This article describes briefly what Virtual Machines are, why they are useful, and compares some VM software for Mac OS X: As web developers, it is often our responsibility to ensure that the websites we build are accessible by users of any common web browser and operating system. Since some browsers are only available on a limited selection of OSes, or behave differently on different OSes, it is impossible to be able to test a website on all browsers with one operating system; In order to test websites frequently, we need to have ready access to a variety of operating systems. Many folk use a secondary machine to run secondary OSes on, or dual-boot their primary computer. However having a mostly-redundant computer sitting by can be expensive, and dual-booting is time-consuming to switch OSes and does not allow you to access tools in your primary OS while testing in the secondary OS. As a result virtual machines are becoming a popular solution. A VM is a computer OS (the guest) running inside of the environment of another OS (the host). The VM software, an application in the host OS synthesizes or virtualizes a hardware environment for the guest OS. Running a VM doesn't require a second physical machine, nor does it require rebooting (like dual-boot). It does use a lot of system resources though, so you'll want a powerful a machine if you use VMs frequently; In particular you'll want a lot of RAM. Now that Apple Mac computers run Intel processors, it has become much easier to write VM software for Mac OS X (where OS X is the host OS). Combined with the ever-increasing specs of computers and ever-lowering price of RAM, VMs on Mac OS X have become a very popular way of enabling ready access to multiple OSes. This article is a brief comparison of some VM software for Mac OS X. Jump straight to the conclusion.
The CandidatesFor Mactels (Apple Macs with Intel processors) with Mac OS X as their primary OS, there are several options available to run VMs;
- VMware Fusion, Proprietary (VMware Inc), USD 40-80
- VirtualBox, Mostly-open Source (Sun Microsystems Inc), Zero-cost
- Q – [kju:] (aka "Q.app" or "kju app"), Free/Open-Source (based on Qemu), Zero-cost
- Parallels Desktop, Proprietary (Parallels Inc), USD 50-80
VMware FusionVMware Fusion is the VM I currently use. It is feature complete, has a good GUI, it is easy to set up new guest VMs, does not consume more resources than necessary and is relatively fast when starting, suspending and restarting VMs. You can get up to 50% off the USD 80 shelf price with coupon codes, rebates, education discounts or combinations of the above. VMware is currently my first choice, but read on...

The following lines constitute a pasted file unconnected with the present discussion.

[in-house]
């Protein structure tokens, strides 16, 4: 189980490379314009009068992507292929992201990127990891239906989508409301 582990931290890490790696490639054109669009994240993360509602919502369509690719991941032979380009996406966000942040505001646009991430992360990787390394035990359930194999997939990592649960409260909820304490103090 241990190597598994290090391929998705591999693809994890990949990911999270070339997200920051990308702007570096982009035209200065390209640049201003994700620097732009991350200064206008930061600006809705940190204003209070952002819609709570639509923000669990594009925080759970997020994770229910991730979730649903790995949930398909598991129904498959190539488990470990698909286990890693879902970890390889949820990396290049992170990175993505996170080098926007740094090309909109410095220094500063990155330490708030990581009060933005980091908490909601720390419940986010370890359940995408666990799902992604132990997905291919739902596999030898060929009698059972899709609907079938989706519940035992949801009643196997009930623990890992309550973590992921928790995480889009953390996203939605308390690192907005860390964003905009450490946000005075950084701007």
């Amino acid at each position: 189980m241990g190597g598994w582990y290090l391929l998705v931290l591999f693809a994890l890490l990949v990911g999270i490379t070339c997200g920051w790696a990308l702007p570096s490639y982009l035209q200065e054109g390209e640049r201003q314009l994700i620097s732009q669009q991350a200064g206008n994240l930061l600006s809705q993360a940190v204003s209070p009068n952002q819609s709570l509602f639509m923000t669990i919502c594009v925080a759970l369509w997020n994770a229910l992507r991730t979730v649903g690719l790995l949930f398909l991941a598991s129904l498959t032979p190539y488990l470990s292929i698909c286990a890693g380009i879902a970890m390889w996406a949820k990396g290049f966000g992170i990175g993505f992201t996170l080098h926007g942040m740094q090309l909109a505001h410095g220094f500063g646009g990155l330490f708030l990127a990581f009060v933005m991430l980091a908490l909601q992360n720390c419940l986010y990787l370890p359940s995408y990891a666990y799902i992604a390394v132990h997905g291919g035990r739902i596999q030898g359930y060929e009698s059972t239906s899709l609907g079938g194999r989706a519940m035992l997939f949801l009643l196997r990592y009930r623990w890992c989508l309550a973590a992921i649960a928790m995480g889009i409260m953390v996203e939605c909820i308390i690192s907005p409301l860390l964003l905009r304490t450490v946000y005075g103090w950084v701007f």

VirtualBoxVirtualBox has only just come to my attention, but I am very impressed. It has all the critical features. They aren't all quite as easy to use or as fast as VMware Fusion, but not unbare-ably so; It's quite usable and useful. VirtualBox is definitely my second choice, and will quite likely replace VMware Fusion in the future. If you don't want to spend USD 40 to 80, then it's a no-brainer; go for VirtualBox. VirtualBox has been available for Mac OS X since April 2008, but somehow slipped my radar until last week, August 2008.
Q – [kju:] (aka "Q.app" or "kju app")Q is a lesser-known emulator that I tried almost 2 years ago and found it rather limited in regards to features and somewhat buggy. At that time Parallels was far superior. However since it was very young at that time, I can not reliably comment; I would have to recommend one tries it out and lets me know! The obvious advantage of Q is that you can hack it to bits yourself and add or complete the features you need. Of course you can do that with VirtualBox too, but Sun is less likely to be as friendly towards your contributions as Q and Qemu would be. Of course you also need the skills to do that.
Parallels DesktopParallels had a great business model; Be the first to provide a powerful VM for Mactels and smother the market. They were very successful. With the first stable and fully-functional VM for Mactels Parallels smothered the market and held it alone for several months (possibly more than a year?). However it seems that in rushing to get Parallels out the door quick enough, Parallels acquired a lot of technical debt, which they do not seem to be able to pay off as quickly as they need to. Parallels now is slow, buggy and eats RAM and system resources like an elephant. While it is the most feature-complete, some of it's features are perhaps overkill, and not worth the cost of the resources they consume. Early stable versions of Parallels Desktop 1 are recommendable, but are unsupported missing a number of useful (but not critical) features and near-impossible to locate given the proprietary nature of the software. Parallels is way past it's hey-day; Steer clear and go for VMware Fusion instead, which is the same price or cheaper, more stable, less resource-hungry and almost as feature complete. VMware has managed to fit most of the same features without becoming bloatware.
ConclusionFor most people, VMware Fusion is probably the best choice. If you don't mind a slightly slower or less user friendly VM in exchange for the dollar cost of VMware Fusion, VirtualBox is a great choice; Also consider Q. If you want to hack the VM or are an orthodox Free-Culturista, Q is possibly a good choice; Also consider VirtualBox.